The third harmonic component of the signal from reference detector 14 is separated out by fourth lock-in amplifier 68 on analog signal processing board 62 and sent to laser control loop 64 to lock laser 11 to the spectral feature of interest.
Second microprocessor 73 controls valves 69 through signal conditioning electronics 72, opening valve 69 to allow calibration gas to flow along calibration gas injection tube 42 to sampling cavity 16. Pressure in sampling cavity 16 is measured by pressure transducer 46 and temperature in sampling cavity 16 is measured by RTD 43. Signals from pressure transducer 46 and RTD 43 are conditioned by signal conditioning electronics 72 and sent to second microprocessor 73. Second microprocessor 73 uses the temperature and pressure measurement along with the raw concentration data from first microprocessor 63 to calculate the concentration of the gas of interest in sampling cavity 16. Network connection 75 which connects between first microprocessor 63 and second microprocessor 73 may also be connected to a display unit, a data storage device or a microprocessor that controls a combustion process.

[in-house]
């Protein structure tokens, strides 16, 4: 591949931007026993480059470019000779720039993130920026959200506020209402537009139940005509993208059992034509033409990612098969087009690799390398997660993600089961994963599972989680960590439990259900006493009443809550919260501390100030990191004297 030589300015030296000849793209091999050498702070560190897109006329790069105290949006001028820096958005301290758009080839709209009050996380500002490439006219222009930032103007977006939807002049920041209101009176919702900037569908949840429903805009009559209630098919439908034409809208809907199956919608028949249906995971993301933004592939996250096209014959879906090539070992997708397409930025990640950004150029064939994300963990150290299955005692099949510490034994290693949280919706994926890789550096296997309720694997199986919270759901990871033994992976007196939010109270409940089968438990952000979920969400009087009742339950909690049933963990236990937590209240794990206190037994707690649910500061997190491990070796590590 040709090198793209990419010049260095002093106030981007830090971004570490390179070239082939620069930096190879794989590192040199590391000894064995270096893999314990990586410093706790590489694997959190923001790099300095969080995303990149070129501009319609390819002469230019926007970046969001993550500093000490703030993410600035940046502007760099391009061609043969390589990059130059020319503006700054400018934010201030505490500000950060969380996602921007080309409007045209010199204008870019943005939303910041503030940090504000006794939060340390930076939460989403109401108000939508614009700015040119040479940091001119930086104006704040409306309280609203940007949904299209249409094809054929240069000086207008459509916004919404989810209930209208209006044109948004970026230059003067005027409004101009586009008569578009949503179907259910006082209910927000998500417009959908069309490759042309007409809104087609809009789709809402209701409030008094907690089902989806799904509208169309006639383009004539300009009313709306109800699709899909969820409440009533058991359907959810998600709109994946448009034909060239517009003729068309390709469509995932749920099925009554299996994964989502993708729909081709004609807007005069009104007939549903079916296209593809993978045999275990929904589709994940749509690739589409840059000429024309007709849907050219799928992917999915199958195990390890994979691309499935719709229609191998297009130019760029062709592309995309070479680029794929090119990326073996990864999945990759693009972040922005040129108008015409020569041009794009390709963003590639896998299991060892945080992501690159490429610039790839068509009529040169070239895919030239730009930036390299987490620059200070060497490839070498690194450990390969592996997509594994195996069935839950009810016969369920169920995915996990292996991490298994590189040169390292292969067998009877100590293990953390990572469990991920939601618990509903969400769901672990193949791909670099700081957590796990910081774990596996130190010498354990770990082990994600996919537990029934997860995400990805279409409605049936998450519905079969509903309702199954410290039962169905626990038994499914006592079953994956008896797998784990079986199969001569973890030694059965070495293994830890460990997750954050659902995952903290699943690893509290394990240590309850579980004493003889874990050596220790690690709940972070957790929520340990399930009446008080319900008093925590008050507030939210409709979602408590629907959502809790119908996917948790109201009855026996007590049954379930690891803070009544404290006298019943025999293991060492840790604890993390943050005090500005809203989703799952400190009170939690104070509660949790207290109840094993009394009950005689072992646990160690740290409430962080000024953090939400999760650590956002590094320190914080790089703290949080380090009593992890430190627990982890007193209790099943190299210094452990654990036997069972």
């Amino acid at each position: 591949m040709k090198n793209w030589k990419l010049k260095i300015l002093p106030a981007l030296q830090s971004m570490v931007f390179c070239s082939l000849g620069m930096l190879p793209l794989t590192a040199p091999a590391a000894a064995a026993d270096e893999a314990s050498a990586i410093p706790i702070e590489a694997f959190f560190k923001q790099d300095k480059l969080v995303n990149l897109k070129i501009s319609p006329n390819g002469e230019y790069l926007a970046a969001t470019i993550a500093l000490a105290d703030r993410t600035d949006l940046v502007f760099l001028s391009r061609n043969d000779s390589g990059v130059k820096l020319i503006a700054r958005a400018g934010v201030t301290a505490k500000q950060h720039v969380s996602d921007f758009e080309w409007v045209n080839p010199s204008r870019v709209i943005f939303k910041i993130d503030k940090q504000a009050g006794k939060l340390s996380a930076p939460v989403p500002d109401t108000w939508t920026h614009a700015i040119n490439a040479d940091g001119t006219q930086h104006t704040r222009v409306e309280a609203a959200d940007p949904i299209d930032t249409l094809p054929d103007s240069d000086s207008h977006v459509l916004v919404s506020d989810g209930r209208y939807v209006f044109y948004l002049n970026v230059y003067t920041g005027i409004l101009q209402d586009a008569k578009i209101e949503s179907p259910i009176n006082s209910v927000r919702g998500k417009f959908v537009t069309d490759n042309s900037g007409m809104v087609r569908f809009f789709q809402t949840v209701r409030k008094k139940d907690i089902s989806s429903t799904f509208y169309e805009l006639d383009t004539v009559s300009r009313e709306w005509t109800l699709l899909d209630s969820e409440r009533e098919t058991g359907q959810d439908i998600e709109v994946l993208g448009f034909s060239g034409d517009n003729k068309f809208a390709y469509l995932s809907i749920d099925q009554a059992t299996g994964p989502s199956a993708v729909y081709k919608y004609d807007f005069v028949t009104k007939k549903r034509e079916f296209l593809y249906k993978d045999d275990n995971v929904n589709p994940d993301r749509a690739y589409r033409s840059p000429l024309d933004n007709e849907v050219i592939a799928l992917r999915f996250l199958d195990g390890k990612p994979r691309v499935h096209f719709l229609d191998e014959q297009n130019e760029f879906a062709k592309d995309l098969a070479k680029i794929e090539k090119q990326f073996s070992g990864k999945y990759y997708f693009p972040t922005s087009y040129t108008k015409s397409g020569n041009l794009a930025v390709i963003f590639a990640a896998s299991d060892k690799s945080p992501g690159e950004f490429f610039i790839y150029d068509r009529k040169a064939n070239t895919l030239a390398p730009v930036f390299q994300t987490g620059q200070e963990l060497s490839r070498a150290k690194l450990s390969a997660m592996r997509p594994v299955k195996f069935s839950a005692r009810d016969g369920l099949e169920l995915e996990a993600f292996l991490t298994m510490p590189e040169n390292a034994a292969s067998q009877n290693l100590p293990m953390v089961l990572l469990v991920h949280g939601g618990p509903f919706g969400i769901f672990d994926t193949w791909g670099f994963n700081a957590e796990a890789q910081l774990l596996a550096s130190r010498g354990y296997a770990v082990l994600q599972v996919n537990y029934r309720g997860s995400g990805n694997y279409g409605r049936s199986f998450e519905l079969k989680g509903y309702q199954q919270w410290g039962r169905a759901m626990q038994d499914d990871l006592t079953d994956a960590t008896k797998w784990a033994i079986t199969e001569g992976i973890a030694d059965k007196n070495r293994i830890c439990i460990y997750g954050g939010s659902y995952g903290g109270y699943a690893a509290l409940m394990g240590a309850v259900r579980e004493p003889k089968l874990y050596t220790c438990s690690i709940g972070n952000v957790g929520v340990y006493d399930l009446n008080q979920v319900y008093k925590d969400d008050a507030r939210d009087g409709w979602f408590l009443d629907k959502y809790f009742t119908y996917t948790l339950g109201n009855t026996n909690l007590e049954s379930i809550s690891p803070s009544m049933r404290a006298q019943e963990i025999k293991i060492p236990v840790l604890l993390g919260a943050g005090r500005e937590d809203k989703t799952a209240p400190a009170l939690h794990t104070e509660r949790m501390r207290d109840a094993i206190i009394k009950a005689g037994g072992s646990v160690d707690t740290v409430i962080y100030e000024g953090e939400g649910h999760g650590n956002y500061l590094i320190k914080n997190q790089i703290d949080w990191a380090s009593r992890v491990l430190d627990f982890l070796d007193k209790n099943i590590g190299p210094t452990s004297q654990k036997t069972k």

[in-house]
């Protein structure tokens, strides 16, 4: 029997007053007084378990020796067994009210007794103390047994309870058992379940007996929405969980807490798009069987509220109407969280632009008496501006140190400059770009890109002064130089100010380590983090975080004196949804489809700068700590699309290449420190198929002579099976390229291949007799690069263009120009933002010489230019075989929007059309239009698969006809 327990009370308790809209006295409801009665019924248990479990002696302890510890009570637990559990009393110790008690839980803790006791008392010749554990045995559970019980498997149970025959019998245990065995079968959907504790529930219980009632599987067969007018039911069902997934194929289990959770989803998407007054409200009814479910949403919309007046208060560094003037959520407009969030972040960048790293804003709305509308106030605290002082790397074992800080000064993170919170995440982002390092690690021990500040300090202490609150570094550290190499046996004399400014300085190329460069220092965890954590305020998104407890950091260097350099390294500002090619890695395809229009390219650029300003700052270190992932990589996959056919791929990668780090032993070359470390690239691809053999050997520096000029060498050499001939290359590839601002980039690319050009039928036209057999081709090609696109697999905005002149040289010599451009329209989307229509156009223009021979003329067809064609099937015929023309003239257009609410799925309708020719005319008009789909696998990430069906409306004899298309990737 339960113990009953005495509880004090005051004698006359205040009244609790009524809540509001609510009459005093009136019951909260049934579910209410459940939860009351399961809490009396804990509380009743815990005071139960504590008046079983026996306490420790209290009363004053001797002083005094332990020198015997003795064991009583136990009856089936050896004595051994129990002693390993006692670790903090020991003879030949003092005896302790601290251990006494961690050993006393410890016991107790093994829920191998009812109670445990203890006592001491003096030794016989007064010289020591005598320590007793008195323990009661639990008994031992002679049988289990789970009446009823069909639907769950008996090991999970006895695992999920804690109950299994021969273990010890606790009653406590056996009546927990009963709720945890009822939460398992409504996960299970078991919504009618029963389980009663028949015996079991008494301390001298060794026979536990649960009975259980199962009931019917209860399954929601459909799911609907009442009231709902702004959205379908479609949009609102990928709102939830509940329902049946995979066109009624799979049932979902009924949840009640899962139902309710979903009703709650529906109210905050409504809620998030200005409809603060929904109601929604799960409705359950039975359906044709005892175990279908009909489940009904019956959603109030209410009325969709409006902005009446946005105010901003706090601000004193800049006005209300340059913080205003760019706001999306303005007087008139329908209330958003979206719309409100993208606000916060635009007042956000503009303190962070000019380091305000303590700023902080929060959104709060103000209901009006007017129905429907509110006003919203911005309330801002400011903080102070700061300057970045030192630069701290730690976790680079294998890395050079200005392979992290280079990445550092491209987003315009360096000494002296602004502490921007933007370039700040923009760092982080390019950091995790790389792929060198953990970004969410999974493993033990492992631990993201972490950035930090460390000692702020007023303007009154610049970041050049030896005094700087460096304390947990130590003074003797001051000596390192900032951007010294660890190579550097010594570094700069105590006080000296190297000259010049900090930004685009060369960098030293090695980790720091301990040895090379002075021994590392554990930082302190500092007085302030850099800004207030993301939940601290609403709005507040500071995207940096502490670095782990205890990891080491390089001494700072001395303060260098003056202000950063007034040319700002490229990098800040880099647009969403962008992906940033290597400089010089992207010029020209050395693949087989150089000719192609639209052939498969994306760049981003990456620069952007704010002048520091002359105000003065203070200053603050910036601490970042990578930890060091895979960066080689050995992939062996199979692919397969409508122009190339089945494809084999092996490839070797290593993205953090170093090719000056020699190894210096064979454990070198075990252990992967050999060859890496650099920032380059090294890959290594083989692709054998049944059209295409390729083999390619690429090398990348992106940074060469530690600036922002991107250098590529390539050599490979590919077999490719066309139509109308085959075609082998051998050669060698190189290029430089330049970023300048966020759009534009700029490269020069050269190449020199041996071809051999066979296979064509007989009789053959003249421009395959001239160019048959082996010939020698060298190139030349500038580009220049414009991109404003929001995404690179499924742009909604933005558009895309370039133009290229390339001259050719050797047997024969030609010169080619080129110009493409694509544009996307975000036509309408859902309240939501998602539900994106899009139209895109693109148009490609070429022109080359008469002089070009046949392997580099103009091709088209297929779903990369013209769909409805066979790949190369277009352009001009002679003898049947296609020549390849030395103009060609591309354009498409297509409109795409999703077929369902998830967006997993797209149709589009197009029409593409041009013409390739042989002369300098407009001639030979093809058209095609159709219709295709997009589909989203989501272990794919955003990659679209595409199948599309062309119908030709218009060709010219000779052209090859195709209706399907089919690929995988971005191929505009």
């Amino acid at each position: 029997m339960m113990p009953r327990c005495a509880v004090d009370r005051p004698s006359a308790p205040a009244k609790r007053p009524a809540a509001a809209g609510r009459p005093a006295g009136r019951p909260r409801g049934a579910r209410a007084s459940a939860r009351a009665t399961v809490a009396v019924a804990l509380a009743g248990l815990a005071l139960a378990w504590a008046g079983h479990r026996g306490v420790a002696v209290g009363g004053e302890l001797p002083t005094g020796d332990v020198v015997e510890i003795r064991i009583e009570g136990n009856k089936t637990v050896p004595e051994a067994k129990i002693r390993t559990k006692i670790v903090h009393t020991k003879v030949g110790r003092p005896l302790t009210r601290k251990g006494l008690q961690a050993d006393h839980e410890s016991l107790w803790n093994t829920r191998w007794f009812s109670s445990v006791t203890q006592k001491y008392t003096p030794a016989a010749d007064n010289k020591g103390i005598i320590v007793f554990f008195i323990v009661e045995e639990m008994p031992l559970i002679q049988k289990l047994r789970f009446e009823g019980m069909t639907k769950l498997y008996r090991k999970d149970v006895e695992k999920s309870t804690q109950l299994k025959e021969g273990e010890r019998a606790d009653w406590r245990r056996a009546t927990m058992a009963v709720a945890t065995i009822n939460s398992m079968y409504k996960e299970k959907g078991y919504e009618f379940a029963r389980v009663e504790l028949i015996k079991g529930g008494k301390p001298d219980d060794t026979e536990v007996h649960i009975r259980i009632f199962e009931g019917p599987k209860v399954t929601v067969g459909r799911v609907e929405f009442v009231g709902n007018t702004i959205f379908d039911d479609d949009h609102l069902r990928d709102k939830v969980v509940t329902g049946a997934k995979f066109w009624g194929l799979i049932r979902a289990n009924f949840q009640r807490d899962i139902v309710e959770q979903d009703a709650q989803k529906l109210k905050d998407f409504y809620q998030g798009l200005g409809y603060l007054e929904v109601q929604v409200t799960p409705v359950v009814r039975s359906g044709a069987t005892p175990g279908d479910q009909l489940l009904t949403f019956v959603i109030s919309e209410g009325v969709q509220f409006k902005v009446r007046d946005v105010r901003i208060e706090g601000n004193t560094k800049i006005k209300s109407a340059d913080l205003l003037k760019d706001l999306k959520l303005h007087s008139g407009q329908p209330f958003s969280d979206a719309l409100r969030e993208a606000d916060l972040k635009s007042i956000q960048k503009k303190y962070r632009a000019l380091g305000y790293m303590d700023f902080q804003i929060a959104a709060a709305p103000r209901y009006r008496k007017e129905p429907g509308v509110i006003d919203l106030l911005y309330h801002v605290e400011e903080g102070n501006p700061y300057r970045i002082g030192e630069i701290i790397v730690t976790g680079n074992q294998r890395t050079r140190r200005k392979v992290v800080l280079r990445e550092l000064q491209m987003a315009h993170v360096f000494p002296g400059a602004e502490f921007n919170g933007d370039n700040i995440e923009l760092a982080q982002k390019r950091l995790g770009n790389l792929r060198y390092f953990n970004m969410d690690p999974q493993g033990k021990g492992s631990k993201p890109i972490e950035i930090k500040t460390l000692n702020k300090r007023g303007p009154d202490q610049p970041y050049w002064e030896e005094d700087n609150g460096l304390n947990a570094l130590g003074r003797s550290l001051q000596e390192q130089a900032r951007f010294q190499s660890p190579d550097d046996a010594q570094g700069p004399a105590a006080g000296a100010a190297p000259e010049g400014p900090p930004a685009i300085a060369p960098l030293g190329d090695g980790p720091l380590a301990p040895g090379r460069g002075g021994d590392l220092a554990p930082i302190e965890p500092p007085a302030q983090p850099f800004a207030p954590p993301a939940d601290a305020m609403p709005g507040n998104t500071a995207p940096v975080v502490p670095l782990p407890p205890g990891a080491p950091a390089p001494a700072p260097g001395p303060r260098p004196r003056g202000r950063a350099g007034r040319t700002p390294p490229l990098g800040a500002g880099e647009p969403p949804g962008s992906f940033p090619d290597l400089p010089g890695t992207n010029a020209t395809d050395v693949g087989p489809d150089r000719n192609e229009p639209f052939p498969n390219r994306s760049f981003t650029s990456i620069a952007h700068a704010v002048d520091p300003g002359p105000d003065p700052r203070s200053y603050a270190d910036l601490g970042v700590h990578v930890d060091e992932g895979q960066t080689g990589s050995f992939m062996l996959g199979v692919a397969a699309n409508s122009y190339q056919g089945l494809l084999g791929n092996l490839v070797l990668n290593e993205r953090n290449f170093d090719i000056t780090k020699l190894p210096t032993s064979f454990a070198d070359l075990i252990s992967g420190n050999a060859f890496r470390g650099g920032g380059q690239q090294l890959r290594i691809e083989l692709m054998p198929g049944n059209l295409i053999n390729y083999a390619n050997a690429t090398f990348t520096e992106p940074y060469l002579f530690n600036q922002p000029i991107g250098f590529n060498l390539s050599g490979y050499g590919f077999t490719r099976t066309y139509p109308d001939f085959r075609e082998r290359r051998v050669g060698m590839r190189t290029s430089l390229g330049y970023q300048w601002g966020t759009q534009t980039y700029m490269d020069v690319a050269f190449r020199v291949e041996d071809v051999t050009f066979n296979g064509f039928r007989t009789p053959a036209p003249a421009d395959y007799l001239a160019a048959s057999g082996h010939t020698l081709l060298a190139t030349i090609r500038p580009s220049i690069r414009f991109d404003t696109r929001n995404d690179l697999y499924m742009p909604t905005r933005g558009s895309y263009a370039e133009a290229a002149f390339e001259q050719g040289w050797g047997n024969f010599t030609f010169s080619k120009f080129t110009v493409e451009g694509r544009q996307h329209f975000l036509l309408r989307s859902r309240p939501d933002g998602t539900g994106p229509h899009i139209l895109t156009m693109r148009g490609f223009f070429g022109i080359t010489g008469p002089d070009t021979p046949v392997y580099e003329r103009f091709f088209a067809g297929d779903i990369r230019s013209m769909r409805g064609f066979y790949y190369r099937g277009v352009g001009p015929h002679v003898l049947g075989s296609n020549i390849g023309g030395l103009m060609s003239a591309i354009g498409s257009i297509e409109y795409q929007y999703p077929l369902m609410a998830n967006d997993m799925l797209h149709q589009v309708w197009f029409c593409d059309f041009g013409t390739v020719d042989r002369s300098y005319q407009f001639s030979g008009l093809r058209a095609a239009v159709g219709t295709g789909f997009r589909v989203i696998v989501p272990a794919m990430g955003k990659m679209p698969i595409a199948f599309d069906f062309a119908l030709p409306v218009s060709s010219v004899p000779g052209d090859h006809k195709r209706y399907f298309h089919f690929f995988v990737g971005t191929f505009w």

Pressure tube 45, shown in FIG. 2, connects from pressure transducer 46 in enclosure 40 to sampling cavity 16. RTD 43 is mounted at the outlet of calibration gas injection tube 42 into sampling cavity 16, and is connected to signal conditioning electronics 72 by wires 44 which run through calibration gas injection tube 42.
The embedded software runs on first microprocessor 63 and second microprocessor 73. The first microprocessor 63 does the fast sampling of the lock-in signals and provides the raw concentration. The second microprocessor 73 handles the instrument calibration, and compensation.